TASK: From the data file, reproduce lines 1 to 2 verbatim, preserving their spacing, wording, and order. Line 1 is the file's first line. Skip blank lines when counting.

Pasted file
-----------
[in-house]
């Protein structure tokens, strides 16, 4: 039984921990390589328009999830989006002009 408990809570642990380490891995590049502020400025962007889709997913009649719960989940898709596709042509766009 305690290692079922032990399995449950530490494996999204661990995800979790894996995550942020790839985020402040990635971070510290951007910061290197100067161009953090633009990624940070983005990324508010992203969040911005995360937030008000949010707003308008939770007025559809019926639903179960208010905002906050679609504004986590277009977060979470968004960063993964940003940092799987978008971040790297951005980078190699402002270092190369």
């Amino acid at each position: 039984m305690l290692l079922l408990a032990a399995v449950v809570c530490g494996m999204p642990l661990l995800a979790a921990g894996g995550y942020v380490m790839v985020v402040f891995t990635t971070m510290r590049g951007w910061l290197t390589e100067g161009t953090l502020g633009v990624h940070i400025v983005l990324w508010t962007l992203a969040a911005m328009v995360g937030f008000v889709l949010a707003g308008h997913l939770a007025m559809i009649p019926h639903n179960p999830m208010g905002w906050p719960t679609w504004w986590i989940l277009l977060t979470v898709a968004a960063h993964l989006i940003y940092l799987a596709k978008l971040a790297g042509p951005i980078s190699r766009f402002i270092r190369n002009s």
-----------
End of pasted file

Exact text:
[in-house]
């Protein structure tokens, strides 16, 4: 039984921990390589328009999830989006002009 408990809570642990380490891995590049502020400025962007889709997913009649719960989940898709596709042509766009 305690290692079922032990399995449950530490494996999204661990995800979790894996995550942020790839985020402040990635971070510290951007910061290197100067161009953090633009990624940070983005990324508010992203969040911005995360937030008000949010707003308008939770007025559809019926639903179960208010905002906050679609504004986590277009977060979470968004960063993964940003940092799987978008971040790297951005980078190699402002270092190369």